Menace plus lifelink is a hell of a combo to have on a utility creature; lifelink in casual Commander is excellent. Sanguine Spy is a nice little engine in a reanimation leaning vampire tribal build, especially one with tokens to spare like Edgar Markov. I can’t emphasize enough how powerful taking game actions, like drawing cards, by spending zero mana can be – so I think Sanguine Spy might be secretly pretty good.
So we have Knowledge Pool, and we have Thousand-Year Storm, and… well, I’m sure they had a great time together, because now we have Arcane Bombardment. This reads like it could be nutty, and the truth is, it’ll far exceed your expectations. My one reservation about printing more cards like this is that they can be incredibly selfish with the chess clock if you take multiple long turns without winning, so just be self-aware enough to not bore your friends, and make sure you include win conditions.
For this next card, I’d like to use one of my lifelines and phone a friend, please. A friend who has played far too much mono-red.
Given we’ve progressed past the Industrial Revolution, it’s no surprise to see that New Capenna has embraced treasures so whole-heartedly. Capitalism has a lot to answer for when it comes to this set…
That said, Glittering Stockpile is a card I’m really happy to see. Three mana rocks that do stuff are my favorite kind of mana rock, and this is a great way to keep three mana ramp relevant in a world where every deck crams in as many two-mana rocks as possible. Hoard Hauler is a slam dunk for vehicle decks, but has applications outside of that, particularly in the emergent double strike space that many Boros decks are operating in.
Probably the strongest contender for treasure making in the set goes to Professional Face-Breaker. It’s a slightly cheaper Grim Hireling with a way to convert those treasures into impulse draw. It’s both the enabler and the payoff in one card, something I am always wary of seeing. It’s very strong, and is sure to make waves in Commander.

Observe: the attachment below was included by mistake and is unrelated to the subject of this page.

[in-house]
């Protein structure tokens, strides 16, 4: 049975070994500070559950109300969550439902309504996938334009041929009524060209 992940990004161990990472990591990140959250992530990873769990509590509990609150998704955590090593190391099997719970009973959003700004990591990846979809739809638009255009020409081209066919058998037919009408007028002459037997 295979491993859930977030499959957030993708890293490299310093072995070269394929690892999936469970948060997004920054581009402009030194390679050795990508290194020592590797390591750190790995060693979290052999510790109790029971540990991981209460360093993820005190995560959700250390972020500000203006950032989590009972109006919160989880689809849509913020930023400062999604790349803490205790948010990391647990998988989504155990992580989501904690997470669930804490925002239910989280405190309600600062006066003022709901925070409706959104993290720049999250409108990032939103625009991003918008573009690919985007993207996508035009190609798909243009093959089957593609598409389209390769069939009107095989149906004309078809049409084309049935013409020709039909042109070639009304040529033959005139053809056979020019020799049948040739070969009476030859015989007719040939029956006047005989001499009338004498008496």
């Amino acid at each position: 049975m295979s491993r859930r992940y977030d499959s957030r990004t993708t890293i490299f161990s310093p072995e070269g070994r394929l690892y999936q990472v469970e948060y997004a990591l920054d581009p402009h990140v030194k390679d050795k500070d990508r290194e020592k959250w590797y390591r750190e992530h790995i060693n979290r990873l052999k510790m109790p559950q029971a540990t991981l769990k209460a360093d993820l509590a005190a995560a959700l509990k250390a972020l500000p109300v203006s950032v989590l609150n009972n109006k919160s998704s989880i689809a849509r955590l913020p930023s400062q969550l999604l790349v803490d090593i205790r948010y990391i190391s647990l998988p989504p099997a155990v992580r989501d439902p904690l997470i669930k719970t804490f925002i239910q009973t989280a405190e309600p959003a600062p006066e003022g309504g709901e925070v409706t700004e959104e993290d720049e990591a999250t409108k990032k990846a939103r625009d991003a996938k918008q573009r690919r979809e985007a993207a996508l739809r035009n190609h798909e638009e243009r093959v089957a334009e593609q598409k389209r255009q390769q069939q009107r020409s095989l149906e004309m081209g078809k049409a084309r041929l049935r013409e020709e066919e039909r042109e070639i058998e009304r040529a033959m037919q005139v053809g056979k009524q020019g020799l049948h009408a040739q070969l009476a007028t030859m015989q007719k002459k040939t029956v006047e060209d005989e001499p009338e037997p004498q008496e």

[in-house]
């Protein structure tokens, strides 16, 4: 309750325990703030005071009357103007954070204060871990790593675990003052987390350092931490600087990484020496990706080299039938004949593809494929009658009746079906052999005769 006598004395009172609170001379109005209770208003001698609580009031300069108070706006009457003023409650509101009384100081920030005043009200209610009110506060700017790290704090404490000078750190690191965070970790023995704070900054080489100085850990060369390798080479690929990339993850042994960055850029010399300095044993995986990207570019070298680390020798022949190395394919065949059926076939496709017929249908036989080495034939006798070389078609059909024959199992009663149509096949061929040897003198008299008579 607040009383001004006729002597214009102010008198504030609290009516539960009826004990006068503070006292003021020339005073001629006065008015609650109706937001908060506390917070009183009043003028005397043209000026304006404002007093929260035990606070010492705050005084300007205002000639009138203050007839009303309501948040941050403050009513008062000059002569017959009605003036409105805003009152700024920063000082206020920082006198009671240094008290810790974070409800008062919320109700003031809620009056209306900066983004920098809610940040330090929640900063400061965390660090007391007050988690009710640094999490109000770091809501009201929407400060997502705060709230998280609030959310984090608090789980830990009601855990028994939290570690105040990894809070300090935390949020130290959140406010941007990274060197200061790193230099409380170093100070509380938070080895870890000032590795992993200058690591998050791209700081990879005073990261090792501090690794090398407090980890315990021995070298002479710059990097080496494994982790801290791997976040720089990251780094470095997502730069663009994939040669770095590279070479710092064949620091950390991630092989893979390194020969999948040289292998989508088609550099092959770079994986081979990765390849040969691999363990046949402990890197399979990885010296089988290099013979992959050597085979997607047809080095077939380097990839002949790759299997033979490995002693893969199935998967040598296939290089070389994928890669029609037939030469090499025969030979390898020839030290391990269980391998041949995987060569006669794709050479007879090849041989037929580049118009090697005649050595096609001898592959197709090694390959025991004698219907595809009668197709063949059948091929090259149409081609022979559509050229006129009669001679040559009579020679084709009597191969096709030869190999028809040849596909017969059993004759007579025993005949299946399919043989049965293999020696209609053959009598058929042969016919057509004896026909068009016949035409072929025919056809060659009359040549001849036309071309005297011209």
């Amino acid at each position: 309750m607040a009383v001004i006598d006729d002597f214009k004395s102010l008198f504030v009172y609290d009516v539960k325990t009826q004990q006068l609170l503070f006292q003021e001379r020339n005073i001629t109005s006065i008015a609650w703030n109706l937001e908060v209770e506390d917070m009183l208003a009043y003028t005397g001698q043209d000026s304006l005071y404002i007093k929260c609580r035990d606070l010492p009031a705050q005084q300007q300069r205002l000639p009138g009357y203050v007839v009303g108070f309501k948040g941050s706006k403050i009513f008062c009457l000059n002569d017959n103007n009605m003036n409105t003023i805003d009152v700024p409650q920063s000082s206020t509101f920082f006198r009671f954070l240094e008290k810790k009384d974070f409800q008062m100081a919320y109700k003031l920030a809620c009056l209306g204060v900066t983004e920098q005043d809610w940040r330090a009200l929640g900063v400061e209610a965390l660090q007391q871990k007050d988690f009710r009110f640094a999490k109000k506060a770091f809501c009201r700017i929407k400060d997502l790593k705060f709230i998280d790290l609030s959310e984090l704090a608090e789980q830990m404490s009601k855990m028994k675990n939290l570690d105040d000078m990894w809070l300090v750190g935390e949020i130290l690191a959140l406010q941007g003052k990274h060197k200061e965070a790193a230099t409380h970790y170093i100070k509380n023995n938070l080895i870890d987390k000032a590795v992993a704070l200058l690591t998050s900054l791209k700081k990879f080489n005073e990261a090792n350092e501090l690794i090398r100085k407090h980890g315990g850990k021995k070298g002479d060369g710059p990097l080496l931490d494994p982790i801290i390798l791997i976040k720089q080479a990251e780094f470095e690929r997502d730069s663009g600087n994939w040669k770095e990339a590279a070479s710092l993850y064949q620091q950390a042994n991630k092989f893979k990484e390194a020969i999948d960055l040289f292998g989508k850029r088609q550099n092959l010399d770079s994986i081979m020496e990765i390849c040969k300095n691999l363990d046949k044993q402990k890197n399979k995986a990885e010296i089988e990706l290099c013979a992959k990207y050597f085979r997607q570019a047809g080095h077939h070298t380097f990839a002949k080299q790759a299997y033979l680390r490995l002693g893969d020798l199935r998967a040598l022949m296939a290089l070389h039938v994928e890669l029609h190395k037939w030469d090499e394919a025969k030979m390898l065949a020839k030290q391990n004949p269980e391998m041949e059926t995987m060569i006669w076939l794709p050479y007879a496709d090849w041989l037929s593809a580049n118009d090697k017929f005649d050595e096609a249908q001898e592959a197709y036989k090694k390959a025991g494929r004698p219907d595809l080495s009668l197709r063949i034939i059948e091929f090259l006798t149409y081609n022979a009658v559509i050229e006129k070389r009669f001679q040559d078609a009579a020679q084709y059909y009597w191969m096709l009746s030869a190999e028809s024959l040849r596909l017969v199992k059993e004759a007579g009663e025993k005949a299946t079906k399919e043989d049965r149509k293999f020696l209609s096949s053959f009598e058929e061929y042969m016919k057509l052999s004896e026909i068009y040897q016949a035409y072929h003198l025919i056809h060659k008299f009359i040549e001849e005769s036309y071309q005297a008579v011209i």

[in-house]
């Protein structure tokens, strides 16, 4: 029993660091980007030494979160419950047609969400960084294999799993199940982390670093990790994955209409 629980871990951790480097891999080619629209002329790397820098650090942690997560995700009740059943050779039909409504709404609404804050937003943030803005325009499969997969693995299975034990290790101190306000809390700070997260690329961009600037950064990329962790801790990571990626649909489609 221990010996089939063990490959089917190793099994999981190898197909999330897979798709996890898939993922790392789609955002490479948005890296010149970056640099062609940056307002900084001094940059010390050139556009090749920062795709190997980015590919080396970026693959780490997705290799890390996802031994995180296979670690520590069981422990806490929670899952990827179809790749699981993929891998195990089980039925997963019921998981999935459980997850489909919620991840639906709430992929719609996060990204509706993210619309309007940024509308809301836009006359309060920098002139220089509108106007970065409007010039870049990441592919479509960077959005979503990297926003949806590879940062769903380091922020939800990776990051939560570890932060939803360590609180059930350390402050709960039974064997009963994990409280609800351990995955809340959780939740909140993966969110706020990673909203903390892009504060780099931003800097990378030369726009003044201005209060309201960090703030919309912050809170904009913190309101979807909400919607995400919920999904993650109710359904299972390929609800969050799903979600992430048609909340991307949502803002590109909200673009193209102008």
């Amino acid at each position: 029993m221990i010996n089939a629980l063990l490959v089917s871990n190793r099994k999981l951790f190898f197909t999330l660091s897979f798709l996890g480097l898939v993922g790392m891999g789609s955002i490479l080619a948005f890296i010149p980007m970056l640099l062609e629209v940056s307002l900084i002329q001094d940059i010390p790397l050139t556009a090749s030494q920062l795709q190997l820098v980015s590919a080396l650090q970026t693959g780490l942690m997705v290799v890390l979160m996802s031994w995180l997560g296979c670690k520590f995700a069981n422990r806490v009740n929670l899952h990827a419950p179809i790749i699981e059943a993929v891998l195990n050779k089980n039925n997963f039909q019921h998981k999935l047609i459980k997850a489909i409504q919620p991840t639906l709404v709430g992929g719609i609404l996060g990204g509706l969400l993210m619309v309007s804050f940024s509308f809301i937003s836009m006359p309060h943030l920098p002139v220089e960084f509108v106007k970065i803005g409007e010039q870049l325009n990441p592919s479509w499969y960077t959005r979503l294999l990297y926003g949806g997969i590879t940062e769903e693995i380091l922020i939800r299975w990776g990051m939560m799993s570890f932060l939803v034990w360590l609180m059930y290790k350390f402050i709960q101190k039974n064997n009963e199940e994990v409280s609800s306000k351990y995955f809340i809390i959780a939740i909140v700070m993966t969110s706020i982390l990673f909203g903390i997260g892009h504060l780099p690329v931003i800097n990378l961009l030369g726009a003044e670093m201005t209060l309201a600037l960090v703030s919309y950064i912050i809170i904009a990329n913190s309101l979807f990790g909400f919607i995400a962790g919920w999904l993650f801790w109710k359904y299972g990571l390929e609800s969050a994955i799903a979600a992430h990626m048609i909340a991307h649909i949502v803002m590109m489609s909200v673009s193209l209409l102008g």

Okay so red gets some sweet Commons too. Sticky Fingers is well worth the one mana investment; you’re likely to get that mana back as treasure straight away thanks to menace, and you’re getting a card when the creature inevitably dies. I like it a lot.
Structural Assault is the first piece of true treasure-hate we’ve seen since the new world order of treasure was enacted. It’s Shatterstorm meets Chain Reaction, and I love everything about it. While it is five mana, that five mana is more than worth it considering it tracks artifacts put into the yard this turn, not just by the spell. Lovely.
I think most people expected something really splashy when it came to Urabrask, and on first read, this effect is pretty underwhelming compared to the game-warping effects of the other new Praetors. If you dig a little deeper though, I actually think this effect is really strong. It stops people formulating long term plans, leaves reactionary interaction stranded in exile, and is a pretty reasonable piece of “lite” stax. I think this is better than it looks, even if it’ll sometimes just be five mana to pull a removal spell out of someone’s hand.
Ah yes, the main talking point of the set, Bootleggers’ Stash. I think what makes this card so divisive is just how easy this thing is to enable, and just how easy it is to truly break. Seedborn Muse and Wilderness Reclamation make this card an arguably better Omnath, Locus of Mana, and that’s not something I enjoy seeing. I still stand by the fact it’s more flavorful to make Plains produce resources, but I guess there’s a reason I’m not working on R&D.